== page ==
Despite Alice having a boyfriend in Sam the Meatman, their relationship reads more like a friendship than anything else. With his bulbous nose, big ears, and goofy way, Sam seems more likely to play a joke on Alice than to kiss her. Can you picture them in a romantic embrace? I sure can't, and this is why Alice seems "other" to me. I had the same thought when I watched Ellen's early standup back in the day; it just didn't seem to "fit" that there would be a guy on her arm, and while I can't say I *knew* she was gay, I definitely related to that "otherness" about her.
By the time I was 12 it became apparent that my friends would rather sit around and watch the boys play basketball or video games than to facilitate any interests of their own. I was ostracized then, rejected from the Boys Club yet incapable of sitting around with the Girl Spectator crowd. It was a lonely time, and maybe that's what I picked up from Alice, loneliness. You don't have to be an oppressed person to identify with alienation, but you can't deny the hardship of someone being born queer in 1926. It feels speculative, but Ann B. Davis never married or was romantically linked to anyone. Additionally, she spent much of her time supporting the Episcopal Church, and one can't help but wonder if the very community she belonged to prevented her from identifying with who she really was. Talk about shameful irony.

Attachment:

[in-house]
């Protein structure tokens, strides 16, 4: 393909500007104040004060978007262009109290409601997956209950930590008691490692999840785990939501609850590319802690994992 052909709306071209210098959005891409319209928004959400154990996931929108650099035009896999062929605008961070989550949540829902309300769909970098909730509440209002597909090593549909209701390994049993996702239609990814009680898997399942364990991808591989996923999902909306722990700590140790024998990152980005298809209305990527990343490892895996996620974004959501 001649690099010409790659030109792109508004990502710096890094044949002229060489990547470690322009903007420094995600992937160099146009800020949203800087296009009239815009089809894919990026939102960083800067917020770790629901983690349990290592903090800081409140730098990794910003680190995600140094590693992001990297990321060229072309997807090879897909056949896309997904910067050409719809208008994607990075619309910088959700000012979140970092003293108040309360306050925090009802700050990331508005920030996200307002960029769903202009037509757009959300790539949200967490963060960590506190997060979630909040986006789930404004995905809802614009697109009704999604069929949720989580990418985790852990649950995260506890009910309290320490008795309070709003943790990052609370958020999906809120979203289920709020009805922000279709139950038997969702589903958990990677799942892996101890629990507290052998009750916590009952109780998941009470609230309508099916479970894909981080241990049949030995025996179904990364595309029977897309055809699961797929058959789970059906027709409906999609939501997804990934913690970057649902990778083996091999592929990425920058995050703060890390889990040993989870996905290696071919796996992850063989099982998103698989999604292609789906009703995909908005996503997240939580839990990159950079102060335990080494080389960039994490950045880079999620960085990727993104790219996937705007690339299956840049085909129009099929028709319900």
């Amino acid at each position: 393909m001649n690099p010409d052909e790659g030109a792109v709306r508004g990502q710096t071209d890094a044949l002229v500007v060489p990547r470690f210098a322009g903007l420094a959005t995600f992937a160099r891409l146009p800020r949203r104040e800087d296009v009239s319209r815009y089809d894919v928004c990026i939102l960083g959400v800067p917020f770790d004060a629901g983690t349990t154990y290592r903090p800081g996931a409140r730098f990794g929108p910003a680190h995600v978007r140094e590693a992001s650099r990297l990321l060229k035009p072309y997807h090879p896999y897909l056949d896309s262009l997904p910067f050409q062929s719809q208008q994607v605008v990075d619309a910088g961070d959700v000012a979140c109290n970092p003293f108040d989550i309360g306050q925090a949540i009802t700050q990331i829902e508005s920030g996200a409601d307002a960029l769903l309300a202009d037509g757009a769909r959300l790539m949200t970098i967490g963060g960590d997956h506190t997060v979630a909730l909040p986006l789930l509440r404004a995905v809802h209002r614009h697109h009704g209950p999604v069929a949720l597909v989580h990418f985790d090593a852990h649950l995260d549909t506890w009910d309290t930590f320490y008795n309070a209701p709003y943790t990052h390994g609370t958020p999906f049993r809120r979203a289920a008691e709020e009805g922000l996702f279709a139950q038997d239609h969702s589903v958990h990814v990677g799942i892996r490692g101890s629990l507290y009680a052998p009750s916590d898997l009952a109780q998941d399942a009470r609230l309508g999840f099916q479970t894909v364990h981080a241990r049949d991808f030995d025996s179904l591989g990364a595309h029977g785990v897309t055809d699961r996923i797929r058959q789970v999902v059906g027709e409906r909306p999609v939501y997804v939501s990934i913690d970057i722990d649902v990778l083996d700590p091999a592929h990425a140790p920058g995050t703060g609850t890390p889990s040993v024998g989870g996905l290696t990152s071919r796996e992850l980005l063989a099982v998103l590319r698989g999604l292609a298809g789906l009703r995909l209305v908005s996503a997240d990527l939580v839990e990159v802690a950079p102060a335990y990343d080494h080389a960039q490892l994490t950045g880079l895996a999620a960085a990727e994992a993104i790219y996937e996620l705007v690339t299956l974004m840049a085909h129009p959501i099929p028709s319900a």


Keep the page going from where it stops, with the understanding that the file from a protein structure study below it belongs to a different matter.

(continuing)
So here's to hoping Ms. Davis had a few "special friends" we didn't know about, women who embraced her and made her feel a love and acceptance that her roles, however endearing, could not provide. Rest in peace, Ann.
ANN B. DAVIS (1926-2014)